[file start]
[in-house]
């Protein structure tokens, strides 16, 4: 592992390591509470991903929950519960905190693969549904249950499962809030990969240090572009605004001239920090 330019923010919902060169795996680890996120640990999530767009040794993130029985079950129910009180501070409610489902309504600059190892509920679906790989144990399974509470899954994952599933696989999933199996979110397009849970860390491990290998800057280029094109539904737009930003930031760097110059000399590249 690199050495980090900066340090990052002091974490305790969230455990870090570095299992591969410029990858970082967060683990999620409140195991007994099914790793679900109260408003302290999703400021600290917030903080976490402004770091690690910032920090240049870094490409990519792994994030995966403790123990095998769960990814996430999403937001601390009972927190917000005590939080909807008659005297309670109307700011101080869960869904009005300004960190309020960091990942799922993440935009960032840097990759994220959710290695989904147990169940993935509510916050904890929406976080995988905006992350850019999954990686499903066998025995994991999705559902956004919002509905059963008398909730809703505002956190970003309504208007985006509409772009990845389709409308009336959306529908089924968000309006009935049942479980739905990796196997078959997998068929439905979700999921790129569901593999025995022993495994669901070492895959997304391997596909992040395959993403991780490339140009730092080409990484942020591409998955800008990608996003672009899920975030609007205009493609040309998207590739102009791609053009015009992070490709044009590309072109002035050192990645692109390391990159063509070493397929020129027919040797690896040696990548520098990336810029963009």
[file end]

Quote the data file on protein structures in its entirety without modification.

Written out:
[in-house]
């Protein structure tokens, strides 16, 4: 592992390591509470991903929950519960905190693969549904249950499962809030990969240090572009605004001239920090 330019923010919902060169795996680890996120640990999530767009040794993130029985079950129910009180501070409610489902309504600059190892509920679906790989144990399974509470899954994952599933696989999933199996979110397009849970860390491990290998800057280029094109539904737009930003930031760097110059000399590249 690199050495980090900066340090990052002091974490305790969230455990870090570095299992591969410029990858970082967060683990999620409140195991007994099914790793679900109260408003302290999703400021600290917030903080976490402004770091690690910032920090240049870094490409990519792994994030995966403790123990095998769960990814996430999403937001601390009972927190917000005590939080909807008659005297309670109307700011101080869960869904009005300004960190309020960091990942799922993440935009960032840097990759994220959710290695989904147990169940993935509510916050904890929406976080995988905006992350850019999954990686499903066998025995994991999705559902956004919002509905059963008398909730809703505002956190970003309504208007985006509409772009990845389709409308009336959306529908089924968000309006009935049942479980739905990796196997078959997998068929439905979700999921790129569901593999025995022993495994669901070492895959997304391997596909992040395959993403991780490339140009730092080409990484942020591409998955800008990608996003672009899920975030609007205009493609040309998207590739102009791609053009015009992070490709044009590309072109002035050192990645692109390391990159063509070493397929020129027919040797690896040696990548520098990336810029963009």